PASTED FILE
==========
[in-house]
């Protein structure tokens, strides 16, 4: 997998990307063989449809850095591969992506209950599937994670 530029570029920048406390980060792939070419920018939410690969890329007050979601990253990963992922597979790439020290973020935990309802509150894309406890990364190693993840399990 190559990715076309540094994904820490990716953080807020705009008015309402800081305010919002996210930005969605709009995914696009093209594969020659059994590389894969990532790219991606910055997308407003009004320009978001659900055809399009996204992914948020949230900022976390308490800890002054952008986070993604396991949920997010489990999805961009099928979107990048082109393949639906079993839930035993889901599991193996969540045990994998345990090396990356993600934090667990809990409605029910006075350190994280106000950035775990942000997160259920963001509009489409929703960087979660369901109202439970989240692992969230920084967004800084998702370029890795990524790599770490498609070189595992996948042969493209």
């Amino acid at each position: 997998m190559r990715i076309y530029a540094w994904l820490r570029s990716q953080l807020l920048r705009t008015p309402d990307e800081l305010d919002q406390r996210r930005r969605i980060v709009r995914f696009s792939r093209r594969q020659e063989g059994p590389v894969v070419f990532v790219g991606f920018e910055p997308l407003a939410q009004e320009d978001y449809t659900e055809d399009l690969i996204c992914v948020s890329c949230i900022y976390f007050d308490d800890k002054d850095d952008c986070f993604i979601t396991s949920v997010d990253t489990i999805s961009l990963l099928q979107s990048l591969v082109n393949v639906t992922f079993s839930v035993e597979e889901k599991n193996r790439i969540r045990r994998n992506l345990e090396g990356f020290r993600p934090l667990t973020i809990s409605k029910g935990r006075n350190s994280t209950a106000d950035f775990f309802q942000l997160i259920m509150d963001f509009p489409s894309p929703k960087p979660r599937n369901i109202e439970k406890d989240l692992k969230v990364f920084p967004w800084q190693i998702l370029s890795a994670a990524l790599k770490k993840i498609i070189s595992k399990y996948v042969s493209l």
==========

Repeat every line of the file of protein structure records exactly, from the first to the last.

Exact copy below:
[in-house]
């Protein structure tokens, strides 16, 4: 997998990307063989449809850095591969992506209950599937994670 530029570029920048406390980060792939070419920018939410690969890329007050979601990253990963992922597979790439020290973020935990309802509150894309406890990364190693993840399990 190559990715076309540094994904820490990716953080807020705009008015309402800081305010919002996210930005969605709009995914696009093209594969020659059994590389894969990532790219991606910055997308407003009004320009978001659900055809399009996204992914948020949230900022976390308490800890002054952008986070993604396991949920997010489990999805961009099928979107990048082109393949639906079993839930035993889901599991193996969540045990994998345990090396990356993600934090667990809990409605029910006075350190994280106000950035775990942000997160259920963001509009489409929703960087979660369901109202439970989240692992969230920084967004800084998702370029890795990524790599770490498609070189595992996948042969493209």
């Amino acid at each position: 997998m190559r990715i076309y530029a540094w994904l820490r570029s990716q953080l807020l920048r705009t008015p309402d990307e800081l305010d919002q406390r996210r930005r969605i980060v709009r995914f696009s792939r093209r594969q020659e063989g059994p590389v894969v070419f990532v790219g991606f920018e910055p997308l407003a939410q009004e320009d978001y449809t659900e055809d399009l690969i996204c992914v948020s890329c949230i900022y976390f007050d308490d800890k002054d850095d952008c986070f993604i979601t396991s949920v997010d990253t489990i999805s961009l990963l099928q979107s990048l591969v082109n393949v639906t992922f079993s839930v035993e597979e889901k599991n193996r790439i969540r045990r994998n992506l345990e090396g990356f020290r993600p934090l667990t973020i809990s409605k029910g935990r006075n350190s994280t209950a106000d950035f775990f309802q942000l997160i259920m509150d963001f509009p489409s894309p929703k960087p979660r599937n369901i109202e439970k406890d989240l692992k969230v990364f920084p967004w800084q190693i998702l370029s890795a994670a990524l790599k770490k993840i498609i070189s595992k399990y996948v042969s493209l």